Because, obviously, it isn't business as usual if you're calling a press conference about something you refuse to discuss.

September 11, 2015

Doesn't matter who said it, but here's who said it

League moving to educate players, curb off-ice issues

I'm in a particularly blunt sort of mood, so I'm not going to sugar-coat any of this. Most of the morning on Twitter, people have been talking about this article. The first and last quotes in it are why.

The first:
"I think as players we're all aware of it," superstar center Sidney Crosby told this week at the Player Tour event. "The league and Players' Association do a good job of informing us and making us well-aware of certain situations and consequences, things like that. I think it's something that everyone, whether you're a professional hockey player or a professional athlete, in general everyone is trying to educate each other in terms of situations you could be put in and making the right decisions. ..."
And the last:
"You don't like the negative image on the league," said Team USA Olympian Justin Faulk, of the Carolina Hurricanes. "But it is a little bit of a reminder that you need to be careful with everything you do. You don't want to jeopardize something in your life, let alone someone else's. You don't want to hurt your team, the league, or have an affect on someone else's life that can be bad."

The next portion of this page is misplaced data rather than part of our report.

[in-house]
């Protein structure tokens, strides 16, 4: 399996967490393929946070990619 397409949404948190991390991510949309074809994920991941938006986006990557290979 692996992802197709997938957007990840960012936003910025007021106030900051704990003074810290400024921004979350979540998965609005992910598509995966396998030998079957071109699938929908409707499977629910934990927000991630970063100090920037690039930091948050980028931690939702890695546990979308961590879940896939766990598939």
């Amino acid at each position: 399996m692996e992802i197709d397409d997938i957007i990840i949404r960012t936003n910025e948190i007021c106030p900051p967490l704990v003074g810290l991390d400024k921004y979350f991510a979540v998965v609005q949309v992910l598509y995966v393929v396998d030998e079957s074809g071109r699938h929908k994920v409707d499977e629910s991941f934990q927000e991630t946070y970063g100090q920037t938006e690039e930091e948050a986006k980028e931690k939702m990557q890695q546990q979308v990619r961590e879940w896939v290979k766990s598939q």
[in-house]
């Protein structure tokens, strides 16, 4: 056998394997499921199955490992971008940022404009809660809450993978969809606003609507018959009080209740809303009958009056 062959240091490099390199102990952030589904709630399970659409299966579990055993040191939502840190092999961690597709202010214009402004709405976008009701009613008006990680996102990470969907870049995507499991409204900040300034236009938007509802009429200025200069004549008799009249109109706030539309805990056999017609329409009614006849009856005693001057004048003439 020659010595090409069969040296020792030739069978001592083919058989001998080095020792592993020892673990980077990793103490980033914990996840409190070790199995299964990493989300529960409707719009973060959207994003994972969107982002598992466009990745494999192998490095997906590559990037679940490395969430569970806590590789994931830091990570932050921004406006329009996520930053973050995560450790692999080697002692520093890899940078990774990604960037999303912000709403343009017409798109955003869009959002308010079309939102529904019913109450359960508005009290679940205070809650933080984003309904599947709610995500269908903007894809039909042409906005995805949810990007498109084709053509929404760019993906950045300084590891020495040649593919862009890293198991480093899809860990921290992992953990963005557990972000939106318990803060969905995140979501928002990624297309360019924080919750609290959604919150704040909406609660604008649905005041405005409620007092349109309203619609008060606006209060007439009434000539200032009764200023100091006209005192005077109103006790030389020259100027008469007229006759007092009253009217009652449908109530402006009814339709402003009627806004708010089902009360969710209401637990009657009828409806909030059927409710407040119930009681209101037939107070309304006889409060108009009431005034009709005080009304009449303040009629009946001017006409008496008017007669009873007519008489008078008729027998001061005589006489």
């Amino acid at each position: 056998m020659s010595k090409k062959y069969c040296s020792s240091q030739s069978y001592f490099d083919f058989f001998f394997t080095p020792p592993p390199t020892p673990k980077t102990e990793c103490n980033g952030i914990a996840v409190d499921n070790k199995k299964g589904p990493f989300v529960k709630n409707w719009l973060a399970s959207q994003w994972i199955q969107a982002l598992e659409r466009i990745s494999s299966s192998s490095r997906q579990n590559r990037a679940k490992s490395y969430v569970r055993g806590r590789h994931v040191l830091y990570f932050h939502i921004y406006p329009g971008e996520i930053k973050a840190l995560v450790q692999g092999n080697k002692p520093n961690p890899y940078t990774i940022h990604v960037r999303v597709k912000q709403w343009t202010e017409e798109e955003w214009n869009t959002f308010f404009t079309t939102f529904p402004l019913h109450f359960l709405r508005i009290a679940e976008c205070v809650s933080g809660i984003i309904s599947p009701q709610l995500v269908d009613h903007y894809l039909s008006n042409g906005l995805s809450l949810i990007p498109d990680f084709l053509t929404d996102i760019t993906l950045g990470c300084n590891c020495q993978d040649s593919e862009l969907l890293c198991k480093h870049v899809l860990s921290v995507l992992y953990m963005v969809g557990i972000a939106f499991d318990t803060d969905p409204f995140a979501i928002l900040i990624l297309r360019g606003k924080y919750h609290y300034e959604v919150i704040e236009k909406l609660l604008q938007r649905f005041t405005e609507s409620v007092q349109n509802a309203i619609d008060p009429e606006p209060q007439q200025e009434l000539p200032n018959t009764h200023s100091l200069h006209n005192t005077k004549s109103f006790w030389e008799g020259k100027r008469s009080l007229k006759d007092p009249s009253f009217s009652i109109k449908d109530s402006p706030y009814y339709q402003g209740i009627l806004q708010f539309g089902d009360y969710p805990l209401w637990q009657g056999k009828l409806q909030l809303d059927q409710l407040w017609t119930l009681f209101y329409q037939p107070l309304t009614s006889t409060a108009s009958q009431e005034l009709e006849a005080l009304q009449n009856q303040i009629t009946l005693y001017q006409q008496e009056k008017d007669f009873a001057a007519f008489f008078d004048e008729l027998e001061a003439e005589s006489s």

Anyone care to take a stab at why one of these is good while the other is bad? No? Maybe they look the same to you? Because to many other people, they look like total ends of the spectrum - one end being how most people think, and the other being completely out of touch with most people's reality.

The difference comes down to this: "in terms of situations you could be put in" versus "or have an affect on someone else's life".

Crosby is the out of touch one here. He obviously believes that things just happen to him - that he's a spectator who has no control over anything that he's around. He gets "put into situations", rather than puts himself into situations. It's extremely passive wording, and it tells you a lot about how he views the world.

He doesn't see himself as a part of the world, so nothing is ever his fault. His own actions have no meaning, as he apparently believes that they don't affect anyone else. He views himself as a victim and takes no responsibility for himself; if bad things happen to him, then it's always someone else's fault. After all, how could it possibly be his fault if he has no control over anything? It's the view a child would take - or someone not very emotionally mature, at least.